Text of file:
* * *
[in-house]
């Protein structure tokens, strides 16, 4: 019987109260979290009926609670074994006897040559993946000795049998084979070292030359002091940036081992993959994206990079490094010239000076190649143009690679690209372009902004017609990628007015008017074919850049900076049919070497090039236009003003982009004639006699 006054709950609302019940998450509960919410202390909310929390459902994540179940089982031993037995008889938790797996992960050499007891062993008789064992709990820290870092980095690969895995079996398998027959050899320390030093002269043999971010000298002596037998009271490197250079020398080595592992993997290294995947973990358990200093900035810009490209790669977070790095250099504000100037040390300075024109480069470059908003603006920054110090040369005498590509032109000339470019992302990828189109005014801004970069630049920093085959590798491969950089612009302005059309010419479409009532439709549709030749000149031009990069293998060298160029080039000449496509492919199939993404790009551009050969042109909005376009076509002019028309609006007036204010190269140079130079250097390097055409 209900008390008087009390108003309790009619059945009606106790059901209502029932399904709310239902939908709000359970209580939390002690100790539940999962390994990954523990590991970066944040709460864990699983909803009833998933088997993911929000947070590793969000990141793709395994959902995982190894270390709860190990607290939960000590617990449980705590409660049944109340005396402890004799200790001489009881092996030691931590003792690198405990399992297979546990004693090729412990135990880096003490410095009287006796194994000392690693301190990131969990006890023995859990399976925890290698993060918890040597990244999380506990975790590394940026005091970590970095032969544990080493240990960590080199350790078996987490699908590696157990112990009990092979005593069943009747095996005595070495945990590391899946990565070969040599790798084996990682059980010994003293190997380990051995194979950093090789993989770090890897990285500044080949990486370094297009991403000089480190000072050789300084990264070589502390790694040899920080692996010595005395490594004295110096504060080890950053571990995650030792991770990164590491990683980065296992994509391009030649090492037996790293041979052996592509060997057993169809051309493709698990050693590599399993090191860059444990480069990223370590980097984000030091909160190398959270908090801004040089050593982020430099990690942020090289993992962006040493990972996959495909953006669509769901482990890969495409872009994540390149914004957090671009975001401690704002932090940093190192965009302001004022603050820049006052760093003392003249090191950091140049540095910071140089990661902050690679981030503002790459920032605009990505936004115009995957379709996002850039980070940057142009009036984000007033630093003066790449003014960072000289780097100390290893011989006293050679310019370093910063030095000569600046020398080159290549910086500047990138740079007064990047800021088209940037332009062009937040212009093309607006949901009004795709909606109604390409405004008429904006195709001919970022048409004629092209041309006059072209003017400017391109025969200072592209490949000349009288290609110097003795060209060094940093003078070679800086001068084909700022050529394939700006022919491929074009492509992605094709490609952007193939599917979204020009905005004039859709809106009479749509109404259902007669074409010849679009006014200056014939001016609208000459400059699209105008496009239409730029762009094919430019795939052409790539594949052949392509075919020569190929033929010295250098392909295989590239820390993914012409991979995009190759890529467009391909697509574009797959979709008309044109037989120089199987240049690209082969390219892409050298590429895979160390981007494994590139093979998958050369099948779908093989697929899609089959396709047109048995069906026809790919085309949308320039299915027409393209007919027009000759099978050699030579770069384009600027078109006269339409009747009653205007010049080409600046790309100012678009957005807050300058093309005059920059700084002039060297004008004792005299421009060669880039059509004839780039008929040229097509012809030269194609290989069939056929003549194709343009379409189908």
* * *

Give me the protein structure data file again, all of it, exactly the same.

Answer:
[in-house]
């Protein structure tokens, strides 16, 4: 019987109260979290009926609670074994006897040559993946000795049998084979070292030359002091940036081992993959994206990079490094010239000076190649143009690679690209372009902004017609990628007015008017074919850049900076049919070497090039236009003003982009004639006699 006054709950609302019940998450509960919410202390909310929390459902994540179940089982031993037995008889938790797996992960050499007891062993008789064992709990820290870092980095690969895995079996398998027959050899320390030093002269043999971010000298002596037998009271490197250079020398080595592992993997290294995947973990358990200093900035810009490209790669977070790095250099504000100037040390300075024109480069470059908003603006920054110090040369005498590509032109000339470019992302990828189109005014801004970069630049920093085959590798491969950089612009302005059309010419479409009532439709549709030749000149031009990069293998060298160029080039000449496509492919199939993404790009551009050969042109909005376009076509002019028309609006007036204010190269140079130079250097390097055409 209900008390008087009390108003309790009619059945009606106790059901209502029932399904709310239902939908709000359970209580939390002690100790539940999962390994990954523990590991970066944040709460864990699983909803009833998933088997993911929000947070590793969000990141793709395994959902995982190894270390709860190990607290939960000590617990449980705590409660049944109340005396402890004799200790001489009881092996030691931590003792690198405990399992297979546990004693090729412990135990880096003490410095009287006796194994000392690693301190990131969990006890023995859990399976925890290698993060918890040597990244999380506990975790590394940026005091970590970095032969544990080493240990960590080199350790078996987490699908590696157990112990009990092979005593069943009747095996005595070495945990590391899946990565070969040599790798084996990682059980010994003293190997380990051995194979950093090789993989770090890897990285500044080949990486370094297009991403000089480190000072050789300084990264070589502390790694040899920080692996010595005395490594004295110096504060080890950053571990995650030792991770990164590491990683980065296992994509391009030649090492037996790293041979052996592509060997057993169809051309493709698990050693590599399993090191860059444990480069990223370590980097984000030091909160190398959270908090801004040089050593982020430099990690942020090289993992962006040493990972996959495909953006669509769901482990890969495409872009994540390149914004957090671009975001401690704002932090940093190192965009302001004022603050820049006052760093003392003249090191950091140049540095910071140089990661902050690679981030503002790459920032605009990505936004115009995957379709996002850039980070940057142009009036984000007033630093003066790449003014960072000289780097100390290893011989006293050679310019370093910063030095000569600046020398080159290549910086500047990138740079007064990047800021088209940037332009062009937040212009093309607006949901009004795709909606109604390409405004008429904006195709001919970022048409004629092209041309006059072209003017400017391109025969200072592209490949000349009288290609110097003795060209060094940093003078070679800086001068084909700022050529394939700006022919491929074009492509992605094709490609952007193939599917979204020009905005004039859709809106009479749509109404259902007669074409010849679009006014200056014939001016609208000459400059699209105008496009239409730029762009094919430019795939052409790539594949052949392509075919020569190929033929010295250098392909295989590239820390993914012409991979995009190759890529467009391909697509574009797959979709008309044109037989120089199987240049690209082969390219892409050298590429895979160390981007494994590139093979998958050369099948779908093989697929899609089959396709047109048995069906026809790919085309949308320039299915027409393209007919027009000759099978050699030579770069384009600027078109006269339409009747009653205007010049080409600046790309100012678009957005807050300058093309005059920059700084002039060297004008004792005299421009060669880039059509004839780039008929040229097509012809030269194609290989069939056929003549194709343009379409189908």